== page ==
risky. One summer we began to sneak out of our houses after midnight
and meet on a hillside overlooking a lake to talk about life,
religion and what it all meant. Sometimes we would walk the roads in
our subdivision and talk about the stars. It was an awe-inspiring
practice that brought our friendship to a new level and evoked in us
a sense of grandeur.

One night my father found that I wasn't in my room and when I
returned, I found him sitting on our front porch. I could tell it
was him because I saw the faint glow of a cigarette ahead dimly in
the darkness. I knew I was in trouble. He called my friends parents
as well. The next day we both traded stories of how much beating we
received. I guess our parents thought we were sneaking out to do
drugs or something. Many youth in our community did so it was
understandable. My father just didn't listen when I told him that we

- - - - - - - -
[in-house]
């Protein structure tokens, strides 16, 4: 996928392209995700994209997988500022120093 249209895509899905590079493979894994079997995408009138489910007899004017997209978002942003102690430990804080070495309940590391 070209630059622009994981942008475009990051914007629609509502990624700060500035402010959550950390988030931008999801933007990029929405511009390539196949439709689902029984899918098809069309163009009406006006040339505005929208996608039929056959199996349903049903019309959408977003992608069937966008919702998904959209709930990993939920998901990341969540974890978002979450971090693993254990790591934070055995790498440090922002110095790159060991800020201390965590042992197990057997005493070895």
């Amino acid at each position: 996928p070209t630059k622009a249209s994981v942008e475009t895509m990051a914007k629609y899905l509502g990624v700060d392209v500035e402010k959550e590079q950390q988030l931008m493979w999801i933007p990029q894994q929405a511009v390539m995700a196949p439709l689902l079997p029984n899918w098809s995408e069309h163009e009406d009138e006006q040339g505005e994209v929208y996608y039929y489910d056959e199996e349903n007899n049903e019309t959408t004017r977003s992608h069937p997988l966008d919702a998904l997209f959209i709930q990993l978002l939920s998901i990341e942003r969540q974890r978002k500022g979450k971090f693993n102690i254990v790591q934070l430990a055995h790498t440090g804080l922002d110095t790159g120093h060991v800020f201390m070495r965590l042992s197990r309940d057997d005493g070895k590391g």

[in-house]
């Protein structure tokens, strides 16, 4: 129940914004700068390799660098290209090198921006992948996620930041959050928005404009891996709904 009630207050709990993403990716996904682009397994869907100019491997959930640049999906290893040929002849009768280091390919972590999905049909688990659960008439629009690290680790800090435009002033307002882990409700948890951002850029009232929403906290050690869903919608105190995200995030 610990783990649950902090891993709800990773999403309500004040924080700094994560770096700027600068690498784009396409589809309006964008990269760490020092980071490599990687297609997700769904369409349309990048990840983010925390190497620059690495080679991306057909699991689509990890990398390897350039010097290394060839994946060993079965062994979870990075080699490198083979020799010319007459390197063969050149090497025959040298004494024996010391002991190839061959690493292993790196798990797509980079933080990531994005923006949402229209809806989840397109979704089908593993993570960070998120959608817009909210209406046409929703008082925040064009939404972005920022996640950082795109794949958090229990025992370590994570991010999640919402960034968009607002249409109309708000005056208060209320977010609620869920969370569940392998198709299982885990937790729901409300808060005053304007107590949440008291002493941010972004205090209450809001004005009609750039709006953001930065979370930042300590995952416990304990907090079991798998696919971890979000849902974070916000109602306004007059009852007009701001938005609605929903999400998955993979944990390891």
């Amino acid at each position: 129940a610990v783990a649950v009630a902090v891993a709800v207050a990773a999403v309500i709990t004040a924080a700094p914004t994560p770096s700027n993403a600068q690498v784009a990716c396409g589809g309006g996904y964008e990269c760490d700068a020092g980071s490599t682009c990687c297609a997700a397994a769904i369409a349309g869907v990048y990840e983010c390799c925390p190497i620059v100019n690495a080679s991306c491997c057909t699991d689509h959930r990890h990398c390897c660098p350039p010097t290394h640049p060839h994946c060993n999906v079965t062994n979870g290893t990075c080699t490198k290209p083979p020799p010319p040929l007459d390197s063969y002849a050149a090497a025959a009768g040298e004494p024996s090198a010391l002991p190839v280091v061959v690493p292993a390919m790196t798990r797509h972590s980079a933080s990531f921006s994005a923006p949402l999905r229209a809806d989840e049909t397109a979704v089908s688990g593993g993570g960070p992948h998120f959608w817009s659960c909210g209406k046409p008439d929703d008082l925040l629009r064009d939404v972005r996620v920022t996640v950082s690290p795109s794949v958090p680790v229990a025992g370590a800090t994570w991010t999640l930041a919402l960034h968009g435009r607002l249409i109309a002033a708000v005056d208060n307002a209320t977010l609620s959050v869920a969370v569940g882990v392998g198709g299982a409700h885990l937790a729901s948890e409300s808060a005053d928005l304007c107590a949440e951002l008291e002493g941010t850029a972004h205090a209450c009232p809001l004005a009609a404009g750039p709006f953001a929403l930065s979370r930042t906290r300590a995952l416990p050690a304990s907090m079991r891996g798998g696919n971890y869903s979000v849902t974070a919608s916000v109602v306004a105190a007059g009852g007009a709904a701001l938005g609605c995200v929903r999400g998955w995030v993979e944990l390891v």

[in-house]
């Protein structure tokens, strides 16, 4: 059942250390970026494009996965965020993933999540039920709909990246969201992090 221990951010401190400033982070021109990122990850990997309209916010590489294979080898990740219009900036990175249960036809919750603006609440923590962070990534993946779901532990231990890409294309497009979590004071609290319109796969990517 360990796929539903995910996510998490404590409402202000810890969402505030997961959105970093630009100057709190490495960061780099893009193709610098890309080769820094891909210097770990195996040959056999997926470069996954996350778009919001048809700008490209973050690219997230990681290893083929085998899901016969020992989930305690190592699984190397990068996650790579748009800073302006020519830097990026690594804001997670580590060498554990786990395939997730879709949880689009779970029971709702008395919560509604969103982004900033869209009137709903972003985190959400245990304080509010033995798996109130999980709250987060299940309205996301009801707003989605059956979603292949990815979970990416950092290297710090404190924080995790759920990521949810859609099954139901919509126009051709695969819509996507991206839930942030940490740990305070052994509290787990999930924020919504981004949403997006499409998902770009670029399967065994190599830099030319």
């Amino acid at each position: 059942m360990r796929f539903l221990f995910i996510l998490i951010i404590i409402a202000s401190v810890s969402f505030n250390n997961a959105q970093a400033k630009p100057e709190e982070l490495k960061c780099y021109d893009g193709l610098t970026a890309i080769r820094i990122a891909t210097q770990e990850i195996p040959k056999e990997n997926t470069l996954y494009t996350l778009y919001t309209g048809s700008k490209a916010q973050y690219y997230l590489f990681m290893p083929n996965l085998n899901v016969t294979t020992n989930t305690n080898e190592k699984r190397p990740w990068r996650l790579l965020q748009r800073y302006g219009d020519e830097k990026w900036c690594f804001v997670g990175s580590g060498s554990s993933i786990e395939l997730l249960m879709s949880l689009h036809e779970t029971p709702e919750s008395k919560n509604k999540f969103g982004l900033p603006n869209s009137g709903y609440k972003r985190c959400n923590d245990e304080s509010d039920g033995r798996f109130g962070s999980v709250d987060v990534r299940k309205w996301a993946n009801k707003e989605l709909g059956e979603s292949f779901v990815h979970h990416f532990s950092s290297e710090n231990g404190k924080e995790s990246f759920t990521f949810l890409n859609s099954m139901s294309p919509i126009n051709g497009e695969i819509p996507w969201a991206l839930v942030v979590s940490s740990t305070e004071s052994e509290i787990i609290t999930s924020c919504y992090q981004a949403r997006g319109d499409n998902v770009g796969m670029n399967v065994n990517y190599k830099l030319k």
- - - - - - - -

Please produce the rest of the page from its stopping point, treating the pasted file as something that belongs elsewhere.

were just walking, sitting, talking and musing over life. The late
night excursions were abruptly halted.

The deep discussions with my friend did not, however, abate, but
grew in intensity. He was by no means a righteous Muslim teen. He
did all the things that any other teen growing up in America with
little supervision did, but unlike his two younger brothers, and his
own father, he had a greater interest in the concept of Islam,
though he knew precious little about it. I, too, was something of an
expert in nothing in particular, at least where religion was
concerned. I went to church with my grandma for years. I attended
innumerable Sunday schools classes, youth camps, prayer meetings,
etc… But my simple Baptist dogma lacked force and applicability and
I merely followed along as a good boy.

Eventually my friend and I began to discuss religion more
thoughtfully. It wasn't high level, by any means, for he was the
only quarter-practicing Muslim in twenty miles and I was an average
Christian with little Christian enthusiasm. It was fun, nonetheless,
to compare ideas and what he said made me think, though I was sure I